Elie Wiesel is born into a Hasidic family, the son of Shlomo Wiesel
(merchant) and Sarah Wiesel, née Feig.
Obituary of Elie Wiesel
Elie Wiesel was born in 1928 in Sighet, then Hungary, (now Romania) to Jewish parents. He spent his childhood and adolescence engrossed in studying the Torah and the other sacred texts of the Jewish tradition. When his studies were cut short by the war, he drifted from his religious roots. Only after the war, was he gradually able relearn the alphabet of life and faith. While Wiesel’s access and understanding of God and the Jewish tradition were shaken by the events of Auschwitz and the evil it represents, this source of identity never faded — not even during the "kingdom of night," as he called the death camps.
Postwar France became his second home, and Wiesel quickly adopted the language. Up until the end of his life, he wrote his central works in French. Among his body of work are more than a dozen novels, books on biblical, Talmudic, and Hasidic traditions, autobiographical writings, and countless articles and essays. His work largely revolves around the importance of memory for the present day and future generations.Wiesel's best-known and most important novel was also his first. More than a novel, Night stands as a testimony of the harrowing experiences Wiesel experienced during his deportation from Sighet and time in the camps. Night quickly became one of the most essential documents of Holocaust remembrance worldwide and its importance to Wiesel’s own work cannot be overstated. His later writings revolve around Night, as if in concentric circles. His writings on the Jewish tradition, the question of God in the face of suffering, and themes of human dignity, hatred, and peace are all fed by the memory of his experiences in the Holocaust, the culmination of inhumanity. In Wiesel’s novels and dramas, the main characters seek ways to continue living with the memory of persecution and death, to build a good life from and with their memories. In his writings on Jewish tradition, Wiesel tries to connect to the old traditions "across the abyss of fire and tears." His essays, in particular, are documents of human dignity that exist contrary to the suffering in his past. In writing on modern-day issues such as racism, the violation of human rights, war, hunger, expulsion, and flight, the Auschwitz survivor interprets the present as a reflection of the past.His written commitment to social justice went hand in hand with his concrete actions against injustice: protesting apartheid in South Africa, standing against anti-Semitism in the Soviet Union, fighting against the extermination of indigenous populations in South America, working to solve hunger problems in Africa, and vehemently advocating against wars in Cambodia, Serbia, and other parts of the world. In 1986, Wiesel was awarded the Nobel Peace Prize for his actions in the name of peace, reconciliation, and human dignity. His goal was a humane future in which all people are respected, regardless of origin, religion, skin color, or social affiliation:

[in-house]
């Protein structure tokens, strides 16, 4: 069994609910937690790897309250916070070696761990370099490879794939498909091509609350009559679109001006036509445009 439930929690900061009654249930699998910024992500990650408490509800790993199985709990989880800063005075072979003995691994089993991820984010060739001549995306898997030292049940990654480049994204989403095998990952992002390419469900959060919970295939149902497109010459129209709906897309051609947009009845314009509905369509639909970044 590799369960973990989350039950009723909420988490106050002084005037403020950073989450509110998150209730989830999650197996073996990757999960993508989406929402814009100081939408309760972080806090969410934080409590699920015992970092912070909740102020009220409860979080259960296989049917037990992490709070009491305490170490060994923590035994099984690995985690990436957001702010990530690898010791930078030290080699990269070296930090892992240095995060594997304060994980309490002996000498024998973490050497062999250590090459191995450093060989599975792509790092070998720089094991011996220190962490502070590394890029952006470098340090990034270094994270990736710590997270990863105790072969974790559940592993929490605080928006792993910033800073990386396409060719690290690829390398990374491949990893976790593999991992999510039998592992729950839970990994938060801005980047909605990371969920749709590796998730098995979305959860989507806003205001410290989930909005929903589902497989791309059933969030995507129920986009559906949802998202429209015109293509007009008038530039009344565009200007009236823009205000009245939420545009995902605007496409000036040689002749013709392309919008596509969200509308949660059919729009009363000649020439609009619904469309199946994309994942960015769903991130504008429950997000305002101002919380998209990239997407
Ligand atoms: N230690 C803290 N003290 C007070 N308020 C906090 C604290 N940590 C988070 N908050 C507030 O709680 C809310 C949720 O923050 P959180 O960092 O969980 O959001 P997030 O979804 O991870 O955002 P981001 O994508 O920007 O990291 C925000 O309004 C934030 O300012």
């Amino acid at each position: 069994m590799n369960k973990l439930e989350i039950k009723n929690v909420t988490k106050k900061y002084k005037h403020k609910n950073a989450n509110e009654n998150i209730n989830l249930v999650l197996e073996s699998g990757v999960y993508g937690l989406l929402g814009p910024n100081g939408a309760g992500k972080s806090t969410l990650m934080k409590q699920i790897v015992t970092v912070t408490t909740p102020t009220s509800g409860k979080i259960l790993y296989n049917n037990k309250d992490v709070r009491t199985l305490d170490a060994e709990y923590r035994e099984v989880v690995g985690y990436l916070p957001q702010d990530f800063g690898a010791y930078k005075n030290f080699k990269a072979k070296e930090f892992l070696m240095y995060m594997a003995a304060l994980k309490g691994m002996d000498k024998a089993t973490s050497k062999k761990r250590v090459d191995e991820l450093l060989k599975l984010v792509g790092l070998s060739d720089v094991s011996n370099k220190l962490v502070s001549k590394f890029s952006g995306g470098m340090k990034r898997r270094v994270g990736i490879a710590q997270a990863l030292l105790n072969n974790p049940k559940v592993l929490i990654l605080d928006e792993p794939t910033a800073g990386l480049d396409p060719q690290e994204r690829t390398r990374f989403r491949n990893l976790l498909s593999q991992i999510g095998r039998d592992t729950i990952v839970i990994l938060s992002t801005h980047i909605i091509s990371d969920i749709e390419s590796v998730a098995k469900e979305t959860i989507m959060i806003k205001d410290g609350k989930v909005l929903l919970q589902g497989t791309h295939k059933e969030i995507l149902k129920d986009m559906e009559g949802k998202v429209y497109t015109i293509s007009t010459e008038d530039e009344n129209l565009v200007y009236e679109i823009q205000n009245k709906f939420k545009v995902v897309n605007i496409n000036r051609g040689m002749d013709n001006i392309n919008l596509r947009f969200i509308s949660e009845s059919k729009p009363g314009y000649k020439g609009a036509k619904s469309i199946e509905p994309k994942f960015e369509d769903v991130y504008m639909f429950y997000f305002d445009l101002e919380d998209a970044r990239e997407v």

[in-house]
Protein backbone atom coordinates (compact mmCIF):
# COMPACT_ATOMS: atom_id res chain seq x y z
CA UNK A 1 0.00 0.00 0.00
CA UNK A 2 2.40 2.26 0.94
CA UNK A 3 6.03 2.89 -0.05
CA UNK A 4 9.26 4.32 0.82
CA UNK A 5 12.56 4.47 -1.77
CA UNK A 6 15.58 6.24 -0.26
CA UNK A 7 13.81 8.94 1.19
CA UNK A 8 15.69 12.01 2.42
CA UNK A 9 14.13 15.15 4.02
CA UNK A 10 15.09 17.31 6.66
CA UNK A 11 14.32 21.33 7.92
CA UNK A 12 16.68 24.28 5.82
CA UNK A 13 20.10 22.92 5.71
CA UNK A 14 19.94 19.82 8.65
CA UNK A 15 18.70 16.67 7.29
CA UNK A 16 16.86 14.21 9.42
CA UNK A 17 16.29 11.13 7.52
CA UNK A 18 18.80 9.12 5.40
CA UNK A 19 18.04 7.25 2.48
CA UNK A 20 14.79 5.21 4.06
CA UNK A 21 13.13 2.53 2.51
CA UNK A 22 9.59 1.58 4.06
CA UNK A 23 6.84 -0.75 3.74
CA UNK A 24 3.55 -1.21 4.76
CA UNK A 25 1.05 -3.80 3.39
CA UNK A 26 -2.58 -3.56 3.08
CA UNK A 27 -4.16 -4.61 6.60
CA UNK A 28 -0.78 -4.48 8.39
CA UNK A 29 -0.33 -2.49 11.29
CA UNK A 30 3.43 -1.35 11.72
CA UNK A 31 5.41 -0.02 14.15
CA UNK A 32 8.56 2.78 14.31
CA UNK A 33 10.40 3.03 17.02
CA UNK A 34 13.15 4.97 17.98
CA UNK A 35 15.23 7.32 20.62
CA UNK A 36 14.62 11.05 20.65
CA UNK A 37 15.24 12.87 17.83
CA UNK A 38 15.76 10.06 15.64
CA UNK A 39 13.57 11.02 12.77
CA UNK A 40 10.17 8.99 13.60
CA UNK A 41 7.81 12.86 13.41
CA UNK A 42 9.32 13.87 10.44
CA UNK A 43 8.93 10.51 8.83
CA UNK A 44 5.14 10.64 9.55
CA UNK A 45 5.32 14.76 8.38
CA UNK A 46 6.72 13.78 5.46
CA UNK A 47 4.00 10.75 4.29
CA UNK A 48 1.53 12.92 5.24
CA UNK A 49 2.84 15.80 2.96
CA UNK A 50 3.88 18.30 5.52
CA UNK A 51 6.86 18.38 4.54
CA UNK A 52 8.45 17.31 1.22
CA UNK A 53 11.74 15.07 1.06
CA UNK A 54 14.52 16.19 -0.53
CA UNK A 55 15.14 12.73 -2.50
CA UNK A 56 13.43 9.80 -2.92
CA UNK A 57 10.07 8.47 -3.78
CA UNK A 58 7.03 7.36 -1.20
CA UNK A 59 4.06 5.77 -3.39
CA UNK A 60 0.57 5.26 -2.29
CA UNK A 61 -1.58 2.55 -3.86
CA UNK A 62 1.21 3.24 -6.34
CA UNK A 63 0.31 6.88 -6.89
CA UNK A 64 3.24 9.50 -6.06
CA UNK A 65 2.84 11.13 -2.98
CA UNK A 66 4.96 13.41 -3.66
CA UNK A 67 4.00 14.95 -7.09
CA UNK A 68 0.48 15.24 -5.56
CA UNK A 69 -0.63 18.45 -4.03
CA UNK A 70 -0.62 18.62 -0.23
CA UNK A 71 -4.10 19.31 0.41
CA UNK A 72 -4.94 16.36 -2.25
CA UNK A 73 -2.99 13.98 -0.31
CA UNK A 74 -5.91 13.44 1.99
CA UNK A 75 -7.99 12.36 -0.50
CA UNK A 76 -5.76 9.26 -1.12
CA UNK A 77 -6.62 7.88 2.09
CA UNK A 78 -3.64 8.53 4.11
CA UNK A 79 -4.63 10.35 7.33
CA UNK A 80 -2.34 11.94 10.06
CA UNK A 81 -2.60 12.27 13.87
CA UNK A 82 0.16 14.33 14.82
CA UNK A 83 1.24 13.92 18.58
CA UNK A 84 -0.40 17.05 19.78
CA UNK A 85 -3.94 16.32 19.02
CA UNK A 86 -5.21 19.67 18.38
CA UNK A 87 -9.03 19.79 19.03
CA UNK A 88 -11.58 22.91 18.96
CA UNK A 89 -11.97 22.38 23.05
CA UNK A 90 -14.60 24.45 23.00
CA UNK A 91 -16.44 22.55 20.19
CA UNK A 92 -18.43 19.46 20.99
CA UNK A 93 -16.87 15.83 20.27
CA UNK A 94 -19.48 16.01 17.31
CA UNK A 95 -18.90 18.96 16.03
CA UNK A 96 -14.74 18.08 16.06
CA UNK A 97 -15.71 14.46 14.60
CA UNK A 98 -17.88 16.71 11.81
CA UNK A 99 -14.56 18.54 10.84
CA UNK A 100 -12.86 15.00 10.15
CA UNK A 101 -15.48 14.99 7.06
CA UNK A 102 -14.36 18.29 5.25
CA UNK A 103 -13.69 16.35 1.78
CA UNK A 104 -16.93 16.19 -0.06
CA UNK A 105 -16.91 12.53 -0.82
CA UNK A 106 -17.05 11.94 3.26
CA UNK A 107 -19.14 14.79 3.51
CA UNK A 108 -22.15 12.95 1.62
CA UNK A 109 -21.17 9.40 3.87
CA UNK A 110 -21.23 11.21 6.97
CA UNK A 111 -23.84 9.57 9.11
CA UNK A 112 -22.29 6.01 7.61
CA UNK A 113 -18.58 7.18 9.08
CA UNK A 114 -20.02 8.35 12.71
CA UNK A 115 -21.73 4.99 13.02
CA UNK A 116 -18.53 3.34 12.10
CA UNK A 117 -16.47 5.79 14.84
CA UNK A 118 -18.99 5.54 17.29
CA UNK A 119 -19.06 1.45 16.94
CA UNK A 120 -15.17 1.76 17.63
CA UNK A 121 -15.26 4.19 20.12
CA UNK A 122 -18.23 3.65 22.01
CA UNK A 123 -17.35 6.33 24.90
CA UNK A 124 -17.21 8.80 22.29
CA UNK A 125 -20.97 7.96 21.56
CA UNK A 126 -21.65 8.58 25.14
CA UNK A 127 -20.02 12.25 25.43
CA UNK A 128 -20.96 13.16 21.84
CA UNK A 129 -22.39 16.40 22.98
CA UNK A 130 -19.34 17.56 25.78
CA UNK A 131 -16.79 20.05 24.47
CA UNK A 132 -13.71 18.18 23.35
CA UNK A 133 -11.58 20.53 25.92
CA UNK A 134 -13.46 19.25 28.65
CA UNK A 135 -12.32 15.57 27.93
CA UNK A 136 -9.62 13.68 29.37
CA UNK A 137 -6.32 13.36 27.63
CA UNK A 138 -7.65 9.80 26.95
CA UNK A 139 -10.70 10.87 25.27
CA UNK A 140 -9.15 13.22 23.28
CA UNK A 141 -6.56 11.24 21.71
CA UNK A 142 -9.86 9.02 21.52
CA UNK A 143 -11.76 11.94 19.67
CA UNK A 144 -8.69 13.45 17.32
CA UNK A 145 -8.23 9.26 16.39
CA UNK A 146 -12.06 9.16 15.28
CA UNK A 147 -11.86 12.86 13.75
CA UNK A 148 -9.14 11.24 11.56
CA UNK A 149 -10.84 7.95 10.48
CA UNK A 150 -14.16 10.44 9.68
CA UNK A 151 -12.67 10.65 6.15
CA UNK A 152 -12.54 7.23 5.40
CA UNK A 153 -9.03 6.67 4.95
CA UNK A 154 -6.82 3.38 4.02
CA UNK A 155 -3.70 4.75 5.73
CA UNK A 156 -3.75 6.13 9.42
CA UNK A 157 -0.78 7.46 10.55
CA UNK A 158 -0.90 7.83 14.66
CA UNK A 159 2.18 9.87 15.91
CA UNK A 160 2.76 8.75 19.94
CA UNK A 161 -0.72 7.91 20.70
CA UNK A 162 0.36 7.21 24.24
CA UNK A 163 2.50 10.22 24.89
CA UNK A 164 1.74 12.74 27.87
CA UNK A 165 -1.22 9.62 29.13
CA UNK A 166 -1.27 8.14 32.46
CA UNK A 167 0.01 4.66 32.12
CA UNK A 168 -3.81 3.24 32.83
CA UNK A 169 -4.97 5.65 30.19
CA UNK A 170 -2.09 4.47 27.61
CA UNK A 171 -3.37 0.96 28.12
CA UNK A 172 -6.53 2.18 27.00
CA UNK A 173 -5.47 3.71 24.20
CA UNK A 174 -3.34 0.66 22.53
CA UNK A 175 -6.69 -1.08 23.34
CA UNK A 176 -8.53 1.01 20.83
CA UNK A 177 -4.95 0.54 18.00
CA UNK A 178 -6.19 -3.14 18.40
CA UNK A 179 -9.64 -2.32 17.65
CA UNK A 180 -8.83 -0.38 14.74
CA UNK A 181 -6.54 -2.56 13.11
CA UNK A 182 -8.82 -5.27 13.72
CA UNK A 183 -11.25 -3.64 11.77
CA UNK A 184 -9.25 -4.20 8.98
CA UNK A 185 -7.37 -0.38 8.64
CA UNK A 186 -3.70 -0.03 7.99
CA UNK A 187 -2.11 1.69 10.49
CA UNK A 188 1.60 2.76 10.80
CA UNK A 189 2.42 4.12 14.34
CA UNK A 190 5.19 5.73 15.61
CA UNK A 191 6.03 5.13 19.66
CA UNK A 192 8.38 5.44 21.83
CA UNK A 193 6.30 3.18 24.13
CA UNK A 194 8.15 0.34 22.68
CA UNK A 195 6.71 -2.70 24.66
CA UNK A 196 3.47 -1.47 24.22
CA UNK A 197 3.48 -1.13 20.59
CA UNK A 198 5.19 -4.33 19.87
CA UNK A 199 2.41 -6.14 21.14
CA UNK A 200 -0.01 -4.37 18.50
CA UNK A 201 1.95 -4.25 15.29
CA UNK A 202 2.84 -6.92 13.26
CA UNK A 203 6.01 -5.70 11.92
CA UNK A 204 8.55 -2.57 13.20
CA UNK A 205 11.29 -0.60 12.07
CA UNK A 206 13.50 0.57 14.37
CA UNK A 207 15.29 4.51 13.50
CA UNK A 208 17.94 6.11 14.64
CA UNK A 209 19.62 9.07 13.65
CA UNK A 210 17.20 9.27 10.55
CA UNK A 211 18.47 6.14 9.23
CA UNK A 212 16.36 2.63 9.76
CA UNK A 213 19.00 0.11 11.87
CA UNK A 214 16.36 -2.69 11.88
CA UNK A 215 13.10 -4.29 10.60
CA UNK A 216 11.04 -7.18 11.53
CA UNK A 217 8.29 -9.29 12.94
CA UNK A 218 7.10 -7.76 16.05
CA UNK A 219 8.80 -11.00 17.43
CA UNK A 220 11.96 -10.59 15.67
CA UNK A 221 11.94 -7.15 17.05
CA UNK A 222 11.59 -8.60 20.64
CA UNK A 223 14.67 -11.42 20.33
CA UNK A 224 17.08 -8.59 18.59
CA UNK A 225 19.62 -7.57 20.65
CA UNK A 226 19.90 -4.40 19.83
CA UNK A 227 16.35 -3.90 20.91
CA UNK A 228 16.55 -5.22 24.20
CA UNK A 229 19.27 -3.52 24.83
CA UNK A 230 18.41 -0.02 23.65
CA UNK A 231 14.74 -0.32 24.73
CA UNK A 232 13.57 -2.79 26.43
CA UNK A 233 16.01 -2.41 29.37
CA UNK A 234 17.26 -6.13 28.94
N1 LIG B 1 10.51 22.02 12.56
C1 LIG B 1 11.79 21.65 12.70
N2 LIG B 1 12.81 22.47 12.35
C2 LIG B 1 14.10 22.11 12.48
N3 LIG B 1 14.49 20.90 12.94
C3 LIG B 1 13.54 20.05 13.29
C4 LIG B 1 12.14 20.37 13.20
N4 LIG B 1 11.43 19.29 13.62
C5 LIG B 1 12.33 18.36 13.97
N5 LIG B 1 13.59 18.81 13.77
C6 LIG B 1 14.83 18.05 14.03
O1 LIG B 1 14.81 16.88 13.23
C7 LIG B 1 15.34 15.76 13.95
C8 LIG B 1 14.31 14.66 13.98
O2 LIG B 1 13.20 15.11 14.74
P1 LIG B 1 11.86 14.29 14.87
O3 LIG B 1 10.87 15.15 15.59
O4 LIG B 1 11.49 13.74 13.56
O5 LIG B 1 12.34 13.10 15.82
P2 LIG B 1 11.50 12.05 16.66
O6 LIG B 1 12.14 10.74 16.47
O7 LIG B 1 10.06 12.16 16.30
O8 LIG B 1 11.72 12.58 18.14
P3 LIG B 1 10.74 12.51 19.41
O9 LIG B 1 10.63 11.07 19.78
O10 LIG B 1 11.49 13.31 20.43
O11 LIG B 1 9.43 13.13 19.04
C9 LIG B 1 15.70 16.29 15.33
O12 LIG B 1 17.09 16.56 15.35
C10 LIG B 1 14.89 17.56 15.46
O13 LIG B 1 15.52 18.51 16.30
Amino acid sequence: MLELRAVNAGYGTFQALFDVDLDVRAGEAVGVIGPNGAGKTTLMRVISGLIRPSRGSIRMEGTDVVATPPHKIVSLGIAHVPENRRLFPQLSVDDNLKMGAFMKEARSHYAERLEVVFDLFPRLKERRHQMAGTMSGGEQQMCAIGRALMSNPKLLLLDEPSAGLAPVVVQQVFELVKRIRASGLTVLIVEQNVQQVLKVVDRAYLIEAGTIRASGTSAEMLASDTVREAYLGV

"It's true, we have no power against death; but as long as we help a man, a woman, a child, live an hour longer in safety and dignity, we affirm the human right to life."